The race was released in waves. About 200 people started every 90 seconds; there was about 1,200 runners participating in the half-marathon. I seemed to be surrounded by the half-marathon newbies. It was fun to hear the nervous chatter, and the vows to just survive and never do it again. (I may have uttered those words before my first half-marathon, but I am now 22 half-marathons in, so I don’t think it had much validity).

For each race, I always set three goals. One goal that I know I should be able to accomplish; one goal that is tough and pushes my limits but still within the realm of being possible, and then one final goal that is just out of reach, but hell I never know. Any given race day, right? With my goals in mind, I hovered around the 2 hour and 15 minute pacer before the race began. This race was an out and back on the road that hugged the shoreline. The race started flat for about a mile. Then the road continuously rolled up and down as if it was a wave itself. I decided to not try to stay with the pacer I initially started with and lagged behind. I watched her lean figure with a swinging ponytail get farther away, but I could still see her star-shaped sign she was holding up. That can be hard to do especially for someone like me who is goal-oriented and results-driven. But I decided to run my own race. Halfway through the race, I did pass the pacer. I know I am always a slow starter. Oddly enough, I get stronger as a race goes on. So I always try to keep in mind that I know myself and my own body. A pacer is always an awesome tool to have in a race, but only I know the best way for me to run. I am able to gauge how I am doing around the halfway mark, and then mile 10 is the marker I start to get a good idea of how my race will pan out.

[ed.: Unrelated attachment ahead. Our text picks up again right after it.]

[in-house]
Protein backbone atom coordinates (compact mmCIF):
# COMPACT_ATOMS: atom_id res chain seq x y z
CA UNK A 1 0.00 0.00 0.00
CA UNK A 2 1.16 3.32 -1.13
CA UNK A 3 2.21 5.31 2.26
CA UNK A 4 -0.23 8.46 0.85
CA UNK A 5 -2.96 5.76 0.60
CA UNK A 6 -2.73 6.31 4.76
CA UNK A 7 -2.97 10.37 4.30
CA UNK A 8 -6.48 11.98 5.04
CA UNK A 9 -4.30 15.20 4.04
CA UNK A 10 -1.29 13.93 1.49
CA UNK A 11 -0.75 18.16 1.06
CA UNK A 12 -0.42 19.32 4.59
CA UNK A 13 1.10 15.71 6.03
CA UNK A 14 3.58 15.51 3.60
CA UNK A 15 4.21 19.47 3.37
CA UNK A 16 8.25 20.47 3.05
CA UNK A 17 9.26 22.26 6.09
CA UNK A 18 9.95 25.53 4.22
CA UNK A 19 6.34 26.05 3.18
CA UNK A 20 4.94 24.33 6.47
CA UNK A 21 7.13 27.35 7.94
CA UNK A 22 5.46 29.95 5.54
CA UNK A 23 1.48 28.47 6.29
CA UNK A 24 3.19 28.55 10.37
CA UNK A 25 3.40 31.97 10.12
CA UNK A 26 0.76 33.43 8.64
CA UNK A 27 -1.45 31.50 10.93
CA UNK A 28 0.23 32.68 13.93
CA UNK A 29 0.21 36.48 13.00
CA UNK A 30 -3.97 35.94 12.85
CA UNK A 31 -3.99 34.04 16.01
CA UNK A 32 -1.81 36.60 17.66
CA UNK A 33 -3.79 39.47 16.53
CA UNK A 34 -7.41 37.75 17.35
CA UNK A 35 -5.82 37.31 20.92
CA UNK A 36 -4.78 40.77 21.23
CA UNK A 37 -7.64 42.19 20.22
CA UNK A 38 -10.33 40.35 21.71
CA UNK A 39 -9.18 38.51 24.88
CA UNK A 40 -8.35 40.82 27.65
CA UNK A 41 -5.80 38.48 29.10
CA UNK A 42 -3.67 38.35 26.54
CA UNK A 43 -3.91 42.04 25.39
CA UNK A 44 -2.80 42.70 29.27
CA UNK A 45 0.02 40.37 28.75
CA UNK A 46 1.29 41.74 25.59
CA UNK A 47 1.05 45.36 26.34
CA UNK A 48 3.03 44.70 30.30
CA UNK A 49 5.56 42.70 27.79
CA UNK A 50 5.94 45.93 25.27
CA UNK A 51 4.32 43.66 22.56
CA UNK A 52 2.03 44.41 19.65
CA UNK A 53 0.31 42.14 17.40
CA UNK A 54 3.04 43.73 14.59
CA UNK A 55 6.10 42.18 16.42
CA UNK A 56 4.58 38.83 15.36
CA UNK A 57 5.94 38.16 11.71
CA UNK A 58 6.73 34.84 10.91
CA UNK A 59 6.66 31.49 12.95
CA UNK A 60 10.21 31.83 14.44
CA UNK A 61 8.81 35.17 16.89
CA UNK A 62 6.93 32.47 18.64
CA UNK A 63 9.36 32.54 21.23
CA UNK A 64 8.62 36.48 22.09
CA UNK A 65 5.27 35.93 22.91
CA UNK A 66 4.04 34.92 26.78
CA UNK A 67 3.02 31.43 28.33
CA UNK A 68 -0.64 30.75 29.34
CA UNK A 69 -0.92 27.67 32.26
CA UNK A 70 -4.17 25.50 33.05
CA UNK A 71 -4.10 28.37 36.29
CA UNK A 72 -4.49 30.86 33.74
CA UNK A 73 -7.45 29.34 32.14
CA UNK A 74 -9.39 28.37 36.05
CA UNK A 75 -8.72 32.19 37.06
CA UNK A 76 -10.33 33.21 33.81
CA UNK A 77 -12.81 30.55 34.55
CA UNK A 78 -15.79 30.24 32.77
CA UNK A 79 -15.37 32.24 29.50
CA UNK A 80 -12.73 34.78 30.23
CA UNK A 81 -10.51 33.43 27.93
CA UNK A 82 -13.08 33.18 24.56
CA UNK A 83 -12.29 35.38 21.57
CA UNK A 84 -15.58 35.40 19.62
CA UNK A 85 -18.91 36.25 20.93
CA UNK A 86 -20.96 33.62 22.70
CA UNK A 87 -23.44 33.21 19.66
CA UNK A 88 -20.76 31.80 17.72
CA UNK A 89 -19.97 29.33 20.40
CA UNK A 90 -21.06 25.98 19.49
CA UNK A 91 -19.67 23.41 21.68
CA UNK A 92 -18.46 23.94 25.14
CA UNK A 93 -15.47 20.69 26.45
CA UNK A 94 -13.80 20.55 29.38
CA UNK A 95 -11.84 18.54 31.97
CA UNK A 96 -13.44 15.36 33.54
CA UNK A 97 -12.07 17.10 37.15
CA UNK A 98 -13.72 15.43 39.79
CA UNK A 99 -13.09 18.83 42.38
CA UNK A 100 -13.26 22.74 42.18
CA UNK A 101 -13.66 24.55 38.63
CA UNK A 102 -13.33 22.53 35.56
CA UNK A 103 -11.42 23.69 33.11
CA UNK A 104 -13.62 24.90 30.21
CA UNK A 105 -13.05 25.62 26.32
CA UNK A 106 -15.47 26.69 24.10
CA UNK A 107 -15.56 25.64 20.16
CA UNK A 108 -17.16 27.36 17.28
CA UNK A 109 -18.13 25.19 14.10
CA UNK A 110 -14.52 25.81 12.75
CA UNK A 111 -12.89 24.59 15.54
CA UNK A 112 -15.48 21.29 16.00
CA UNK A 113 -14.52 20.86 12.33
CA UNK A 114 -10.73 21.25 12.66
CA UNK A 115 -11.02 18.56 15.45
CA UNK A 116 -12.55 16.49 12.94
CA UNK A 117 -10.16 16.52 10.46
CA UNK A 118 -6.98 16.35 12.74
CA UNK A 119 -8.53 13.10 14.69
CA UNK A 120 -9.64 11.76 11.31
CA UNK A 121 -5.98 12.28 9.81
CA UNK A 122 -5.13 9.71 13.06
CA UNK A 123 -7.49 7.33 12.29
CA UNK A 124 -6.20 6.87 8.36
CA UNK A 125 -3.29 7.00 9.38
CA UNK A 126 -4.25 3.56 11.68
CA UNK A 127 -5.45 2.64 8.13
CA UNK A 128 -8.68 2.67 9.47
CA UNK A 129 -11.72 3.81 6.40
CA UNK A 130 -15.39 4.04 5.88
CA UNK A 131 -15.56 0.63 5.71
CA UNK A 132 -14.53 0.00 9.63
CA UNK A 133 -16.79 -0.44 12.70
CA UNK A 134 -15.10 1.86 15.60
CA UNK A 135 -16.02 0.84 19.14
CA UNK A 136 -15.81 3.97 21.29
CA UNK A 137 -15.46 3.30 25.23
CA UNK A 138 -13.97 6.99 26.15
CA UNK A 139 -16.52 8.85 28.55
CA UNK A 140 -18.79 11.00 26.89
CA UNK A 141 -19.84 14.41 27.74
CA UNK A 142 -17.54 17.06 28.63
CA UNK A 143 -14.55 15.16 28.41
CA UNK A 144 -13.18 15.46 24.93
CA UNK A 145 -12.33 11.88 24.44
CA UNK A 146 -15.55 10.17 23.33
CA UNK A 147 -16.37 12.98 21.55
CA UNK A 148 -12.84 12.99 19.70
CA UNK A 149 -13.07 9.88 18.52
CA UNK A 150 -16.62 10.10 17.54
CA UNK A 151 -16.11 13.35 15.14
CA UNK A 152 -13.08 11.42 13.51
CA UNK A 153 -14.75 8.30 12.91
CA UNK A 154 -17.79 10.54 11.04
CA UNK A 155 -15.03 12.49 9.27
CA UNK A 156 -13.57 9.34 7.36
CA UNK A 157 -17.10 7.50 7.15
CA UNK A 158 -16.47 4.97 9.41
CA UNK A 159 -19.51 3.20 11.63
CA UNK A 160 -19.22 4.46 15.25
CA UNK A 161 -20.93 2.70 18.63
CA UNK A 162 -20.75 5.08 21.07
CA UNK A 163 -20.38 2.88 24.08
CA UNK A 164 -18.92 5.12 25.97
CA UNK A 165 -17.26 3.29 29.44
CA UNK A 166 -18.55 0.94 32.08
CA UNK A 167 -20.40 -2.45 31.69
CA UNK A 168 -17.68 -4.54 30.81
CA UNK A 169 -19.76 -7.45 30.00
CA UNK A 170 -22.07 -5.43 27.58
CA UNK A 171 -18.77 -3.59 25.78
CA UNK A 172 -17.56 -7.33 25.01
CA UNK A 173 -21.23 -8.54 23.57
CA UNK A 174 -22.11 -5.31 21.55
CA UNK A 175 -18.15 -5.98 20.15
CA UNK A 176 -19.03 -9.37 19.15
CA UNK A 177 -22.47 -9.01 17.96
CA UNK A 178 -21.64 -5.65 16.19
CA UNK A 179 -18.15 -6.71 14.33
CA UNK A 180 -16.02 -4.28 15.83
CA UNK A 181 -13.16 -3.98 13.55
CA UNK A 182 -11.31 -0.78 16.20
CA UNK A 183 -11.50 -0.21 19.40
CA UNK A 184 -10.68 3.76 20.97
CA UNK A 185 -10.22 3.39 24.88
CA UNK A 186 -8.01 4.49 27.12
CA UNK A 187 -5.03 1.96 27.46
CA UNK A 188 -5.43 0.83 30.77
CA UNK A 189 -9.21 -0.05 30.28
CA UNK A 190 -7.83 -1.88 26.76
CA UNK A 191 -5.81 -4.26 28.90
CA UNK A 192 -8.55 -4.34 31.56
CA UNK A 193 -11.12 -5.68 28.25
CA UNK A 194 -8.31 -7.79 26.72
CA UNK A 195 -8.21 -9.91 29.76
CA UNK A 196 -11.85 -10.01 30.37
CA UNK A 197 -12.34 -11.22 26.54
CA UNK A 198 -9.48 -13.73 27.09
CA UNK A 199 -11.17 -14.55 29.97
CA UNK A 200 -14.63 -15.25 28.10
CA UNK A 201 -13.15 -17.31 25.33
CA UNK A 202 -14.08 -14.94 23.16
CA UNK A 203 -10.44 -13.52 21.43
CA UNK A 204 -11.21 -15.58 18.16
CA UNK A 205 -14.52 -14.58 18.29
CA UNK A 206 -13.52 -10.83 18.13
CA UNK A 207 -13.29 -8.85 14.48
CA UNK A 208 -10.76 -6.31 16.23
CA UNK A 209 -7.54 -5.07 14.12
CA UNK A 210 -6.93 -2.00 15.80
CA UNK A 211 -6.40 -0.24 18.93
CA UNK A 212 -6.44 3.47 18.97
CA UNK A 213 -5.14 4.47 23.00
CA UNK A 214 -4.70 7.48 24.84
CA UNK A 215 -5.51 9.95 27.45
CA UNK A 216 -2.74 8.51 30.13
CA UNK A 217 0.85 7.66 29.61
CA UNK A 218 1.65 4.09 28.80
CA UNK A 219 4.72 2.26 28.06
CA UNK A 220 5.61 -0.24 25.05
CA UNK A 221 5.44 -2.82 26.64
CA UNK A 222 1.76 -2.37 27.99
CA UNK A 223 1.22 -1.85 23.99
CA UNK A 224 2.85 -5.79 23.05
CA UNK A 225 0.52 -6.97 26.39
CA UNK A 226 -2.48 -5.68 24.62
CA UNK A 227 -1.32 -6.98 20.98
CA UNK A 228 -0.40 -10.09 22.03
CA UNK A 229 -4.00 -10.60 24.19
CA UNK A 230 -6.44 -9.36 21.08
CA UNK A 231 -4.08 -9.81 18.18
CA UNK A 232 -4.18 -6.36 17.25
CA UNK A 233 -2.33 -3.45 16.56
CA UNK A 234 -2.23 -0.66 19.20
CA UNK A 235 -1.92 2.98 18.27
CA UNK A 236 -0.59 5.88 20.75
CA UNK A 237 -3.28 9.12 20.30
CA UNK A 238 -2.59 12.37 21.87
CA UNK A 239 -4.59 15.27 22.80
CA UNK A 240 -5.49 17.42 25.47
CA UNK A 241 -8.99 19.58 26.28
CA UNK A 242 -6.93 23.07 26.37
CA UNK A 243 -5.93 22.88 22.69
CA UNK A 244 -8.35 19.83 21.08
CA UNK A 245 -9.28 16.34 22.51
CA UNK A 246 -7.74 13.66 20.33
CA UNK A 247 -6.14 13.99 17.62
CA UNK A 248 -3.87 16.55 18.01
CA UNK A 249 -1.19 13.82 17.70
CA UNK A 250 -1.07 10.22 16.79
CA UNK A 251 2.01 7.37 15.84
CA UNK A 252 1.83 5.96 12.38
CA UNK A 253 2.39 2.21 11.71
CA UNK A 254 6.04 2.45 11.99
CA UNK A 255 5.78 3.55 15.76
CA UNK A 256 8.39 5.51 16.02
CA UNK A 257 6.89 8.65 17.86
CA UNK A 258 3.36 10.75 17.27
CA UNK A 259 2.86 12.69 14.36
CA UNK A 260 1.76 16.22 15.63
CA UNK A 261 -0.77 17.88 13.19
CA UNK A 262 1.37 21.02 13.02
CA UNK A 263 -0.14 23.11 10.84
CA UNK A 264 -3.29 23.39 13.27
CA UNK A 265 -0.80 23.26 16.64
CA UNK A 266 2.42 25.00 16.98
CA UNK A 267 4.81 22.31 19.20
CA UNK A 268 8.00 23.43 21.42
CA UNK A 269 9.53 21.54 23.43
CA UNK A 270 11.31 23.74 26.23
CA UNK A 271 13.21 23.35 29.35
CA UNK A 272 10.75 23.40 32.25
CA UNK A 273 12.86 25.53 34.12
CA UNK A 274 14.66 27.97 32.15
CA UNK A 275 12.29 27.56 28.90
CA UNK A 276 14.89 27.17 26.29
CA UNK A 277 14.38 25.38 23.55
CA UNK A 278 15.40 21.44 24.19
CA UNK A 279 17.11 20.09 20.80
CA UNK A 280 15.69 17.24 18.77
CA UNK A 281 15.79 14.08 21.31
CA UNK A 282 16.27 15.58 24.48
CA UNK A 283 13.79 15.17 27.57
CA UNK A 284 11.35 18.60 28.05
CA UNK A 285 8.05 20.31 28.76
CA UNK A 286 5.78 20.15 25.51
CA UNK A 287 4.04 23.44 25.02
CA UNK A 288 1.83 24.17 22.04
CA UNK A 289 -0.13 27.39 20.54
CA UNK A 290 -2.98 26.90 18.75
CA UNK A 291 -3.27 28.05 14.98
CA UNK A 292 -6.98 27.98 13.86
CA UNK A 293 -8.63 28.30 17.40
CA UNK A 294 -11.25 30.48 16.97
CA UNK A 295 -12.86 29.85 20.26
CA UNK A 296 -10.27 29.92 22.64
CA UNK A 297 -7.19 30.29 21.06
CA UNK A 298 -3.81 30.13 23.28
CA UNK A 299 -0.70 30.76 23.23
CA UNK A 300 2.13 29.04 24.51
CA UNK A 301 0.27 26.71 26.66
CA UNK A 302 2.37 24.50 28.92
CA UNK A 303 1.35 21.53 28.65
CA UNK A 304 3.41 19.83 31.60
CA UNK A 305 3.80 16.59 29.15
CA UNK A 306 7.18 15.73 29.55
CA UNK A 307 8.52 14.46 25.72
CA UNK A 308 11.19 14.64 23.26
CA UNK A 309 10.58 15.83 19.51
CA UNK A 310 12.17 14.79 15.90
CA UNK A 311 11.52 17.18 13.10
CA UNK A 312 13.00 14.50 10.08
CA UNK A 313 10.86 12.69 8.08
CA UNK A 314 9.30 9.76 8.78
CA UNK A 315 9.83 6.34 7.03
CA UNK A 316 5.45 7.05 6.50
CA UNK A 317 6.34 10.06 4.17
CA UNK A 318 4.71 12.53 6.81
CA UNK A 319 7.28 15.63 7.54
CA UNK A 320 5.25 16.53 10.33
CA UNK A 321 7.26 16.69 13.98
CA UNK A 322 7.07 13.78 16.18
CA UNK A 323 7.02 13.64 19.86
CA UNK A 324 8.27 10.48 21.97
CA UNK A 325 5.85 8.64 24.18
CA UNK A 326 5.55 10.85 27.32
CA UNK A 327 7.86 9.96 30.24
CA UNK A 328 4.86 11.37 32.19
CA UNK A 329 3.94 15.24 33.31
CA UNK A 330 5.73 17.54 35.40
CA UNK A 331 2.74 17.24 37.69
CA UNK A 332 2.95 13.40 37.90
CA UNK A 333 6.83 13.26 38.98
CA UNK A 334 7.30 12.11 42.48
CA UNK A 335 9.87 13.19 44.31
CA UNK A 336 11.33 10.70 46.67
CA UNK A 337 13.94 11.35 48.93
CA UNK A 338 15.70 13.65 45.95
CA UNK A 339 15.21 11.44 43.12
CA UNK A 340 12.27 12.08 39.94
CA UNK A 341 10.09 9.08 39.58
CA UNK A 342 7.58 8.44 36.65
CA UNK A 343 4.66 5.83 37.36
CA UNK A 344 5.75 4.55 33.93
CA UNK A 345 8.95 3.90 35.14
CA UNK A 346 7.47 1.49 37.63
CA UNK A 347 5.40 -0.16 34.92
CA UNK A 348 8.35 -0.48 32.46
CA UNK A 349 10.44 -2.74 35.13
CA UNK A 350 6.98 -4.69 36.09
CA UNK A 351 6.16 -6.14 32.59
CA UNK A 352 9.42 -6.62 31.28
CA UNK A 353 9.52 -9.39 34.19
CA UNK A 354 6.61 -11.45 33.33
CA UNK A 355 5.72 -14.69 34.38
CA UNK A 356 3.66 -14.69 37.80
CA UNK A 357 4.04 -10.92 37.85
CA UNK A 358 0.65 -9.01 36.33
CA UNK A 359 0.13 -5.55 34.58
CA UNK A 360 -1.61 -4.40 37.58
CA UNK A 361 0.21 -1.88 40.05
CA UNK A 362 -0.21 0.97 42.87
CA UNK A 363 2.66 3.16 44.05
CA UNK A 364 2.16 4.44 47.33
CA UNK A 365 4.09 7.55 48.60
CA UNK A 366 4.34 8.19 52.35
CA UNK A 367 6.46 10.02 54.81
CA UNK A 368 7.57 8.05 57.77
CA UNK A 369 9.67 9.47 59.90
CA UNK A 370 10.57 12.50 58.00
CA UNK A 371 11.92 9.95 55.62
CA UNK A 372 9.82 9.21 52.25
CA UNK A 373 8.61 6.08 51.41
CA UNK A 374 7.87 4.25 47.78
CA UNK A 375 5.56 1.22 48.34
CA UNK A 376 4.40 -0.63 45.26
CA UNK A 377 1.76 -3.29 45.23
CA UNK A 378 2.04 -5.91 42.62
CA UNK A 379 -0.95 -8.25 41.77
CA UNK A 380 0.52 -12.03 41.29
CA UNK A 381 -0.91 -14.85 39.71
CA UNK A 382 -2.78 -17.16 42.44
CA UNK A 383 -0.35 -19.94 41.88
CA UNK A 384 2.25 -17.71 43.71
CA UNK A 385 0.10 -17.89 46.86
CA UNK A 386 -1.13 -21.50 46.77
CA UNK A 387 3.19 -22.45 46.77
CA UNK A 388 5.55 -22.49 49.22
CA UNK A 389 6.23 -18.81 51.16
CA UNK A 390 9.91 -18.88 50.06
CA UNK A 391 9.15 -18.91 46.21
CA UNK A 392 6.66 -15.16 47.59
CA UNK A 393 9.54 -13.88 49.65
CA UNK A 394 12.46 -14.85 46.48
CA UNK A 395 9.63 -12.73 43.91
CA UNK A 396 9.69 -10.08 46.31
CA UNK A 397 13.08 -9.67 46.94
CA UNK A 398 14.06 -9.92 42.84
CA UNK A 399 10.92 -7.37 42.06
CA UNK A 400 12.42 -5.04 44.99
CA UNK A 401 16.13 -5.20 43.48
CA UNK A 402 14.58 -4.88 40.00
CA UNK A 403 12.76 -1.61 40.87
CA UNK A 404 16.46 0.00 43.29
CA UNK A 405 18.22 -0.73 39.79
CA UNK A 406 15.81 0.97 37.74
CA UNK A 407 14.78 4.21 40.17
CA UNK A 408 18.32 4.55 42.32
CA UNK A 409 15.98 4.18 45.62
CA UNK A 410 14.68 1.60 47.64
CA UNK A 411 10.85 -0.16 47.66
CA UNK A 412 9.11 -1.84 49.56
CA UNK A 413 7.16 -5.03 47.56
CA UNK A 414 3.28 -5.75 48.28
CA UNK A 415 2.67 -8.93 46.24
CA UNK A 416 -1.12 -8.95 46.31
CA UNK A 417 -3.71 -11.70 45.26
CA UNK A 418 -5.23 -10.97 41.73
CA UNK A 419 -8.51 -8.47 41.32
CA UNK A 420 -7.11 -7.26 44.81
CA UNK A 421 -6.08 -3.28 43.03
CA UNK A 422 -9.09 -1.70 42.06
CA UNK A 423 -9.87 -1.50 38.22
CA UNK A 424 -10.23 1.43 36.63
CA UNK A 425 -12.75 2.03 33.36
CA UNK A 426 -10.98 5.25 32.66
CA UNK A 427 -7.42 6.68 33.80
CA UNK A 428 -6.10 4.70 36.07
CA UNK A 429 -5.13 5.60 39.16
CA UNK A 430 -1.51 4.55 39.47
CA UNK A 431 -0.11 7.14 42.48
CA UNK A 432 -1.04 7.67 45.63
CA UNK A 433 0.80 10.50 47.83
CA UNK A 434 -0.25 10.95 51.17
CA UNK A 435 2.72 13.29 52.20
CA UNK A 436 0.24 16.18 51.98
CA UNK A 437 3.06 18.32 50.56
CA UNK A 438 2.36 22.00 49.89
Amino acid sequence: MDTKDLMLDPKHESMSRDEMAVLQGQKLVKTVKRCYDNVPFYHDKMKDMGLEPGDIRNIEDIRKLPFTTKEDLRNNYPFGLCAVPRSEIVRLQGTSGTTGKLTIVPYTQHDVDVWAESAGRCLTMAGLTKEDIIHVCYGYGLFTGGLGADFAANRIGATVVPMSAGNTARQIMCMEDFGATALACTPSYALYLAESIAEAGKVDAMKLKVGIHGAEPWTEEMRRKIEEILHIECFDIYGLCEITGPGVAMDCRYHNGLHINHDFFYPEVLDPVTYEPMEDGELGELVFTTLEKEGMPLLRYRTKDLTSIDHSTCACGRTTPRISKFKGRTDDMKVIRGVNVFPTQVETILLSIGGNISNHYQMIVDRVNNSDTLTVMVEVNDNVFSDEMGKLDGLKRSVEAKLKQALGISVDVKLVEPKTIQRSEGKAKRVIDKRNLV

This ended up being my fastest race time since I had knee surgery. My accomplishments are now referred to as pre-surgery and post-surgery. So I guess I had a post-surgery PR. My pre and post-surgery goals and accomplishments have not crossed paths, yet. So they still need their own categories. (That is a discussion for another blog, but there is nothing like tearing your ACL and both meniscus, as well as spraining every other 3 letter acronym in your knee, and then throwing in a cyst for shits and giggles). I took 2 minutes and 28 seconds off my post-surgery PR. It always feels so good to see the finish line sign jutting up above the crowd.

And then realize on this day, I would be accomplishing my goals.